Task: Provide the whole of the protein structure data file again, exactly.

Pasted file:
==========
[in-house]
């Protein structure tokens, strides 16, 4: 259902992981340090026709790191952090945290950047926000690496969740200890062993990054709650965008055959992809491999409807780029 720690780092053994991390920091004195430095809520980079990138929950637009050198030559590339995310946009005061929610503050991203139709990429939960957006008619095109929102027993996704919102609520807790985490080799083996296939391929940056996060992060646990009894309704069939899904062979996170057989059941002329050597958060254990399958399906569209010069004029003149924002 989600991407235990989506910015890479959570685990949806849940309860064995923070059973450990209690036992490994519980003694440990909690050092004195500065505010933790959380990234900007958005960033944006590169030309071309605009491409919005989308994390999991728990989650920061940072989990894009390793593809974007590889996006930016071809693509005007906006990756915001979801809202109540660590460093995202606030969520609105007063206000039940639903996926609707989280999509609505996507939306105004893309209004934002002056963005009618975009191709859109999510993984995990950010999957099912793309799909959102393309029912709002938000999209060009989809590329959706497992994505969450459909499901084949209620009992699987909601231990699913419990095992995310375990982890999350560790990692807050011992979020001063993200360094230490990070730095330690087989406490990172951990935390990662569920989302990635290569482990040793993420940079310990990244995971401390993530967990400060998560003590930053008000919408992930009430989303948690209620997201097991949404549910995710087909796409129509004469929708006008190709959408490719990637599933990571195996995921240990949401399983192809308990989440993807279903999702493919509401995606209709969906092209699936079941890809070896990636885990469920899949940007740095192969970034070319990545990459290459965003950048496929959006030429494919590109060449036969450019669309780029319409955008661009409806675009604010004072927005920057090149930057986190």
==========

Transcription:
[in-house]
């Protein structure tokens, strides 16, 4: 259902992981340090026709790191952090945290950047926000690496969740200890062993990054709650965008055959992809491999409807780029 720690780092053994991390920091004195430095809520980079990138929950637009050198030559590339995310946009005061929610503050991203139709990429939960957006008619095109929102027993996704919102609520807790985490080799083996296939391929940056996060992060646990009894309704069939899904062979996170057989059941002329050597958060254990399958399906569209010069004029003149924002 989600991407235990989506910015890479959570685990949806849940309860064995923070059973450990209690036992490994519980003694440990909690050092004195500065505010933790959380990234900007958005960033944006590169030309071309605009491409919005989308994390999991728990989650920061940072989990894009390793593809974007590889996006930016071809693509005007906006990756915001979801809202109540660590460093995202606030969520609105007063206000039940639903996926609707989280999509609505996507939306105004893309209004934002002056963005009618975009191709859109999510993984995990950010999957099912793309799909959102393309029912709002938000999209060009989809590329959706497992994505969450459909499901084949209620009992699987909601231990699913419990095992995310375990982890999350560790990692807050011992979020001063993200360094230490990070730095330690087989406490990172951990935390990662569920989302990635290569482990040793993420940079310990990244995971401390993530967990400060998560003590930053008000919408992930009430989303948690209620997201097991949404549910995710087909796409129509004469929708006008190709959408490719990637599933990571195996995921240990949401399983192809308990989440993807279903999702493919509401995606209709969906092209699936079941890809070896990636885990469920899949940007740095192969970034070319990545990459290459965003950048496929959006030429494919590109060449036969450019669309780029319409955008661009409806675009604010004072927005920057090149930057986190």